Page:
G3 Communications has been publishing Demand Gen Report for more than eight years, and from the first day there has always been debate about whether or not marketers should require buyers to fill out a form in order to access content.
This discussion was raised again during David Meerman Scott’s keynote presentation at last month’s Content2Conversion Conference in Arizona. To highlight the bigger potential impact of openly sharing content, the New Rules of Marketing & PR author pointed to none other than The Grateful Dead.
While most musical acts strictly prohibit their audience from recording live shows, Scott pointed out that “The Dead” has always allowed and even encouraged fans to record shows and share them with other Dead Heads. He argued that openly sharing recordings of their shows has helped the band create a thriving and loyal community that has flocked to their shows over the past 5 decades.
This example may seem like a stretch for a marketing executive on the hook for driving leads. For marketers, content offers are the currency that drives their campaigns, so making assets available without filling out a single field sounds ridiculous.
But Scott did share real-world B2B examples where removing the gate is having significant payoffs, such as MailerMailer, which saw 20x to 50x more downloads once it stopped gating its content.
Scott’s theory is also supported by several data points that came out of our 2016 Content Preferences Study, including:
- 93% of buyers recommend that brands make content easier to access by using shorter forms.
- Content is increasingly becoming viral, with 85% of respondents saying they share content via LinkedIn occasionally or frequently; and 78% say they get more of their content through social networks or peer recommendations.
- A whopping 82% of respondents say they access business-related content on smartphones, and 56% saying they do the same on tablets. But the fact is that mobile devices aren’t ideal screens for filling out forms and downloading content for later viewing.
These new realities present a compelling case that encourages marketers to think through the traditional exchange that takes place between a brand and a prospective buyer. Marketers are increasingly accountable to show results and gather intelligence on their buyers, but they need to find new tools and platforms to gather these insights. The reality is they need to become less dependent on landing pages that require buyers to fill out 10 fields of information to access an asset.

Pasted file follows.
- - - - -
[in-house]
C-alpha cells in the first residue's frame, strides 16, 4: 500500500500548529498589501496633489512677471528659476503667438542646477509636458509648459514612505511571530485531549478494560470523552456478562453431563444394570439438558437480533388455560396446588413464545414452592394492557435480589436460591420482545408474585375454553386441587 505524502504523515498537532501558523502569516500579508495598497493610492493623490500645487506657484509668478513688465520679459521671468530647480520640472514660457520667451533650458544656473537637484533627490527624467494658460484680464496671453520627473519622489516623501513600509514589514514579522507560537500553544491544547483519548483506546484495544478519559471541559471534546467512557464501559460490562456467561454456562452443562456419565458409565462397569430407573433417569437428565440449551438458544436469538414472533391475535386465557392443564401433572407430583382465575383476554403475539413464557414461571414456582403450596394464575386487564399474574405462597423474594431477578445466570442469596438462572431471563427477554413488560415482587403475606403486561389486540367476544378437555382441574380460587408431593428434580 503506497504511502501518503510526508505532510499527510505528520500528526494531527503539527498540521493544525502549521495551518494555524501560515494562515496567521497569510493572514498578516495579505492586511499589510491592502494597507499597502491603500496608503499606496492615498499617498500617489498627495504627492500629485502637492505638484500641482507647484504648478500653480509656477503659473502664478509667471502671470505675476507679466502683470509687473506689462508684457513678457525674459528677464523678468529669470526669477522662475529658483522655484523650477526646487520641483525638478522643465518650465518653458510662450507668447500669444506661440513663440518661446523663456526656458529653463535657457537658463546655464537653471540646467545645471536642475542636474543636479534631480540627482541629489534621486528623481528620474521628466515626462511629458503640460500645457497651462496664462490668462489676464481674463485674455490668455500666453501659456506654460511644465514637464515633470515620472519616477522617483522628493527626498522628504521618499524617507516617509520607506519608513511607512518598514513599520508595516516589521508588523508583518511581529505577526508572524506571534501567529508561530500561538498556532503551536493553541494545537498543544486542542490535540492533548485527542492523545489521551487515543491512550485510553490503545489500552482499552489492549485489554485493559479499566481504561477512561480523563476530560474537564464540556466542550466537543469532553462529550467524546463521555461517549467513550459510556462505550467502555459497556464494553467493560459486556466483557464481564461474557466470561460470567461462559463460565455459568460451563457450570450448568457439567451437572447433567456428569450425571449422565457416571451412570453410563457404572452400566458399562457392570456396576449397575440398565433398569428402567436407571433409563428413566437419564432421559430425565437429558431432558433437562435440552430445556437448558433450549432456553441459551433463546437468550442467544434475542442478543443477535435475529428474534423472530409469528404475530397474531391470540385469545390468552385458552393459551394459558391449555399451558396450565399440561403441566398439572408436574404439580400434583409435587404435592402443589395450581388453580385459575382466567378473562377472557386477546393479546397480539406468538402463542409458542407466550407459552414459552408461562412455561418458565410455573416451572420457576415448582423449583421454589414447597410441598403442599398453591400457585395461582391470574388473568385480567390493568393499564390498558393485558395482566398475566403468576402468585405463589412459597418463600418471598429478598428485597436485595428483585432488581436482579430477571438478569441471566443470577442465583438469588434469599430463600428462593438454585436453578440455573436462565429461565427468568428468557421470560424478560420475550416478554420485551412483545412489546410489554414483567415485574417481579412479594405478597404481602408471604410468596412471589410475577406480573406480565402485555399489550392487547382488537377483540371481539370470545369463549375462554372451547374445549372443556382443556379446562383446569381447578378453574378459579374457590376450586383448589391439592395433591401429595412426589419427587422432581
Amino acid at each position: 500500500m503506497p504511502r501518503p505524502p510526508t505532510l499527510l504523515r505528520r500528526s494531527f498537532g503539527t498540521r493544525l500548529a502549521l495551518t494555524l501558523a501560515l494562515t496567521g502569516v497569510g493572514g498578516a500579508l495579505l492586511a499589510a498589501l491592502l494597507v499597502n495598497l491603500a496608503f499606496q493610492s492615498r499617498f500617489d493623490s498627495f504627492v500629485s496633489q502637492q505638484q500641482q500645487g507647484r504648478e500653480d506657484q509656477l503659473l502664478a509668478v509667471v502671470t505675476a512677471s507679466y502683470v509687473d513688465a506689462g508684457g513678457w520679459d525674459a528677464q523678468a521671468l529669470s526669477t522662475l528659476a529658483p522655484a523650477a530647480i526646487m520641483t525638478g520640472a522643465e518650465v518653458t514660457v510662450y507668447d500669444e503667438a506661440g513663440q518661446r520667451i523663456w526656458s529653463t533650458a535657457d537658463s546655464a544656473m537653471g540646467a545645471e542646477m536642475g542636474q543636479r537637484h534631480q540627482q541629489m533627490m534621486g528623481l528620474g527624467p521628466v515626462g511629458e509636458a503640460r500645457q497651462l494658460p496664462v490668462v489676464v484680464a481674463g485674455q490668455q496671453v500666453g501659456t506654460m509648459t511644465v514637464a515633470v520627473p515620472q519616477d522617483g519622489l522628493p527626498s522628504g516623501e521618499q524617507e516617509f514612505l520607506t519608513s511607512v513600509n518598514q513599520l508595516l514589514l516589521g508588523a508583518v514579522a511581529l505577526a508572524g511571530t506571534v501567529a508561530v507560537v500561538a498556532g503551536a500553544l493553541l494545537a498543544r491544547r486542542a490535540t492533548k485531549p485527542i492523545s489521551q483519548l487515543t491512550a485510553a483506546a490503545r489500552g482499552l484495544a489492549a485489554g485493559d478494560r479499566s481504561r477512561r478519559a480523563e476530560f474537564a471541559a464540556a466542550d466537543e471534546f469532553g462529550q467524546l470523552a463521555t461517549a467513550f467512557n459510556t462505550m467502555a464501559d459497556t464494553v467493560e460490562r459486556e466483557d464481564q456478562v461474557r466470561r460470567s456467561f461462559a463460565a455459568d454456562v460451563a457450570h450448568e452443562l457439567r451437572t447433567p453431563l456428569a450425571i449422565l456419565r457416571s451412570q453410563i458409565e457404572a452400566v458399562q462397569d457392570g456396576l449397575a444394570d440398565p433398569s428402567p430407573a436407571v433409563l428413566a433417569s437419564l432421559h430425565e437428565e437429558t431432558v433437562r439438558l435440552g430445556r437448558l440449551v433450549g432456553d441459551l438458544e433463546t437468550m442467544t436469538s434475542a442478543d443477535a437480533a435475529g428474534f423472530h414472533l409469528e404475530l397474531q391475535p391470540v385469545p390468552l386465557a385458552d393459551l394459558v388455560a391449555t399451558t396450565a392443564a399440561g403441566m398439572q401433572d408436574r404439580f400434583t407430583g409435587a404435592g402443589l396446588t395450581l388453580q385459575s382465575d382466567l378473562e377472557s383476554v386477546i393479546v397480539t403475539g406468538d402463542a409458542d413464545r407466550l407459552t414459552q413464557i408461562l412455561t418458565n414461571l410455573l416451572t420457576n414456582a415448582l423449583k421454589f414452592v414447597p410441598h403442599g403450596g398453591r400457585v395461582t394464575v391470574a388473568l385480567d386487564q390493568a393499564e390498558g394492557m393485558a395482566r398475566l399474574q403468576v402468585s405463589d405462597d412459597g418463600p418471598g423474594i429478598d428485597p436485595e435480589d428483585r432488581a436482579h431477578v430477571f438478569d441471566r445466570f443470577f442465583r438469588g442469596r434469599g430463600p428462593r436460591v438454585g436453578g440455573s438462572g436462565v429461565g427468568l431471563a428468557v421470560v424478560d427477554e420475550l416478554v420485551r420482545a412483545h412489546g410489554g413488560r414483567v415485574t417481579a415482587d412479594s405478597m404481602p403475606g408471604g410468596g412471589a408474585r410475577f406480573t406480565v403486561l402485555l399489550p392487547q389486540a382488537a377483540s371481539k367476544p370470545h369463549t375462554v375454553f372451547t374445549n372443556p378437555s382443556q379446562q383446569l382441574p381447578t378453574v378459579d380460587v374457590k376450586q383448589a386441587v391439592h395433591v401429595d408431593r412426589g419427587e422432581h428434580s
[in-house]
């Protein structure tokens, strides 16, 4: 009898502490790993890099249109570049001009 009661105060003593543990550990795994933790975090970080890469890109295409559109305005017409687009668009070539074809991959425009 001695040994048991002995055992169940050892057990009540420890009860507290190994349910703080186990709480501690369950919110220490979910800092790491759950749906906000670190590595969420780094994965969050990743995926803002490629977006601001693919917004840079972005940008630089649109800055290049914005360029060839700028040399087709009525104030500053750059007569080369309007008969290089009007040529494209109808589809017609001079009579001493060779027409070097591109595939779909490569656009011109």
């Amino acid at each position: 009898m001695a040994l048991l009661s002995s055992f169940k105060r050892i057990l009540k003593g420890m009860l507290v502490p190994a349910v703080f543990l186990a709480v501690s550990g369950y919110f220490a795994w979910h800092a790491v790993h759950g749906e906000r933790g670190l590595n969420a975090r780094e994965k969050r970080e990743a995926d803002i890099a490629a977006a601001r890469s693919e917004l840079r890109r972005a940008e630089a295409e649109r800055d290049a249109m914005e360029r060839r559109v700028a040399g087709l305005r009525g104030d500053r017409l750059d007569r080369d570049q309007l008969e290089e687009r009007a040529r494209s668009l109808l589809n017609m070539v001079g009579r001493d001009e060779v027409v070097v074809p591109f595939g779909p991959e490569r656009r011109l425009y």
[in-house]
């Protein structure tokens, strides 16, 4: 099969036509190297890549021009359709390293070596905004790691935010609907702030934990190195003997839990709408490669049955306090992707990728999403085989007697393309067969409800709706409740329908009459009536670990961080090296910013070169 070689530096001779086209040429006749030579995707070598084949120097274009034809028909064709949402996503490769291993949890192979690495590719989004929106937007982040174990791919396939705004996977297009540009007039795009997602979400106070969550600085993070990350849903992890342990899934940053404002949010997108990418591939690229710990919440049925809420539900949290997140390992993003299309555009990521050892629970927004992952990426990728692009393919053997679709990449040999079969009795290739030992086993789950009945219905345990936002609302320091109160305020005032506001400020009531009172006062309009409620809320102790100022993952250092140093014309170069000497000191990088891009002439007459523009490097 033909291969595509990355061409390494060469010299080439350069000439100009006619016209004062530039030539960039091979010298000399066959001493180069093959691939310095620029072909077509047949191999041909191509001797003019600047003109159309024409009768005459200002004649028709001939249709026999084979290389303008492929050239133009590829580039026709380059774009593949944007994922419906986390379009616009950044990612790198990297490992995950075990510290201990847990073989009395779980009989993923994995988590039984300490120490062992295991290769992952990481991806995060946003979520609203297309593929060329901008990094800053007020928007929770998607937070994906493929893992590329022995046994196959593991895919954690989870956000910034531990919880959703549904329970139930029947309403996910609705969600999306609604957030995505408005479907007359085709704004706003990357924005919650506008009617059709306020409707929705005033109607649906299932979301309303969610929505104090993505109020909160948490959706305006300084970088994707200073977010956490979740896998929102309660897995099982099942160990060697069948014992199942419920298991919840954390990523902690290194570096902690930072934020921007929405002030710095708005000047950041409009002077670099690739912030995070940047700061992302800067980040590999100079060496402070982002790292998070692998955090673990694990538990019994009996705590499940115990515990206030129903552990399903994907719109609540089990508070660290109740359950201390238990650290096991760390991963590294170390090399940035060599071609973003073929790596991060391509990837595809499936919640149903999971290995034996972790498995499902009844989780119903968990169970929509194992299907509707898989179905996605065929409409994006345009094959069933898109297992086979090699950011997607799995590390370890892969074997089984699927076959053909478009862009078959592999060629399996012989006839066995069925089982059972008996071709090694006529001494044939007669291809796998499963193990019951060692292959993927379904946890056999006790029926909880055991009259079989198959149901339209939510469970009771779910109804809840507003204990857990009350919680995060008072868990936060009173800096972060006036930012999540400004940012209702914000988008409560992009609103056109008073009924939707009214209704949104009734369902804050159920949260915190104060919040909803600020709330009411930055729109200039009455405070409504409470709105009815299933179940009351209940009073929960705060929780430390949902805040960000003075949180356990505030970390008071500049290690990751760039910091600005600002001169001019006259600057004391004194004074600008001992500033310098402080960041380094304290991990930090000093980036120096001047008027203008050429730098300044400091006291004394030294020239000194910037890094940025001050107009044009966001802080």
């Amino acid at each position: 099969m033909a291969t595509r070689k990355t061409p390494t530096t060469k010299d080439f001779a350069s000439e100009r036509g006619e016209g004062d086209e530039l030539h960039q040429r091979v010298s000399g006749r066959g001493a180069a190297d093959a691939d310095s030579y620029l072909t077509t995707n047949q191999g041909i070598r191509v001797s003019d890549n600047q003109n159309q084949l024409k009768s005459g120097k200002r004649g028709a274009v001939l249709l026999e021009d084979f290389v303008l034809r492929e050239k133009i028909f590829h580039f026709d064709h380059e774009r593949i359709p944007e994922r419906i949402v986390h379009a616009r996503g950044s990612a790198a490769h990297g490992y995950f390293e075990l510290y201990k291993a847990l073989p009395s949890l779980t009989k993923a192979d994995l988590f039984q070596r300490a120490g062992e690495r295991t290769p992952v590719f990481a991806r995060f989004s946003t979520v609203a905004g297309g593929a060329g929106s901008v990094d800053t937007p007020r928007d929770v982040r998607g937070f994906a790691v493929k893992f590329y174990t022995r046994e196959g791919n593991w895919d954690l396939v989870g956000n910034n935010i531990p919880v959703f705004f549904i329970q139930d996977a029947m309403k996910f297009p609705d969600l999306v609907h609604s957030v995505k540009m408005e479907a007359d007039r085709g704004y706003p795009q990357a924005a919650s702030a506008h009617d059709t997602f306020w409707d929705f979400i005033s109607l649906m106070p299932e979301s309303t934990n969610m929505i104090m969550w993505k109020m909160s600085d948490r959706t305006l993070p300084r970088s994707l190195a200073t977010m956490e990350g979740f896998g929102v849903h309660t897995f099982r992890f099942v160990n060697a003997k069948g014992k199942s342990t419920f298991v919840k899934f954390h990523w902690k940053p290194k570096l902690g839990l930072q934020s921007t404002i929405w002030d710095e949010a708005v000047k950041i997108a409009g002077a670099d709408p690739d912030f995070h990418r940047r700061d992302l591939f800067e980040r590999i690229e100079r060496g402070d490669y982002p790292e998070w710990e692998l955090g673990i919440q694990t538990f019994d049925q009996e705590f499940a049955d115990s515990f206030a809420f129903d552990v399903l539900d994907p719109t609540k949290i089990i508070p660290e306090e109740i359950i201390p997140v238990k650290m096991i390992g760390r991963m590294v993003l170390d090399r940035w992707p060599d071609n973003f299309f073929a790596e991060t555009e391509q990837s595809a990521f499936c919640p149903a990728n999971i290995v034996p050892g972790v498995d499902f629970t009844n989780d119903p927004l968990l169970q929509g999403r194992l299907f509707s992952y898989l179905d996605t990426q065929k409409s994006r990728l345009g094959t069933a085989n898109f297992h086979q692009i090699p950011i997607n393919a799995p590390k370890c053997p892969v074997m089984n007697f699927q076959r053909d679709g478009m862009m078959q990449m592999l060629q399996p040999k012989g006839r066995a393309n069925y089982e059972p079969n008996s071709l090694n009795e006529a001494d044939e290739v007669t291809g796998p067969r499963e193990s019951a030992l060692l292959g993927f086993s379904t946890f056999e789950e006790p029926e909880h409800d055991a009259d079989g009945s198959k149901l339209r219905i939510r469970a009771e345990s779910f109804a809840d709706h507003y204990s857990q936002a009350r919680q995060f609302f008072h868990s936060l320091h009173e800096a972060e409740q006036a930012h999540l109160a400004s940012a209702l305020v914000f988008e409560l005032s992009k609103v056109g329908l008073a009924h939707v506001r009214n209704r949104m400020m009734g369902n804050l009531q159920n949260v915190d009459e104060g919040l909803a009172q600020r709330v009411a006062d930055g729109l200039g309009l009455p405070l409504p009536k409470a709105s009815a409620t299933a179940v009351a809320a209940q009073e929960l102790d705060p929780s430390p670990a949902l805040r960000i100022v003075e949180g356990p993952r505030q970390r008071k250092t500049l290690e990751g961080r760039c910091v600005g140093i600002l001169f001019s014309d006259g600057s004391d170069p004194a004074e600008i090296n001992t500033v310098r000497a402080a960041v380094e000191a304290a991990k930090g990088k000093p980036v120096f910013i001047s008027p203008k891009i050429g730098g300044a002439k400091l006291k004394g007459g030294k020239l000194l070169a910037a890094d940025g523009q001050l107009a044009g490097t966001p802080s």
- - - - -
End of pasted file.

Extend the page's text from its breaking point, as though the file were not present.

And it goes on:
As we established earlier, content is currency and there should be some value placed on the assets brands are creating, especially high-value assets that include proprietary research or original data. In fact, the 2016 Preferences Study validated that buyers expect and are willing to fill out forms in order to access high-value content. Here are some specific variances where executives are willing to pass through a “gate”:
- 79% said they are willing to register for a white paper
- 77% for webinars
- 63% will register for E-books
- 51% will register for case studies
Conversely, while interactive content is growing in popularity, the expectation is that these assets should be ungated, with only 31% expecting to register for ROI calculators, 37% for infographics and 23% for videos and motion graphics.
The solution for dealing with this perfect storm for many B2B marketers is a hybrid approach, where high-value assets such as E-books and white papers remain gated, while short-form derivative pieces are immediately available to access and share.
We encourage you to access a copy of the Content Preferences Study, and see how it can help your strategy about whether to gate or ungate specific assets. After you look through the research, we want to hear from you: Has your business taken a new approach to content gating? Are you considering taking a different approach? Share your thoughts in the comments section below!
Andrew Gaffney is Content Director and Chief Innovation Officer for Content4Demand, where he helps B2B companies think like their buyers in order to ramp up their messaging strategies. Beyond his love of reading, sports and documentaries, Gaffney enjoys the thrill of creating compelling content that drives buyers to engage and start conversations. He especially loves helping companies reimagine how they see traditional formats such as E-books, which are foundational assets that can be ramped up with videos and other interactive assets.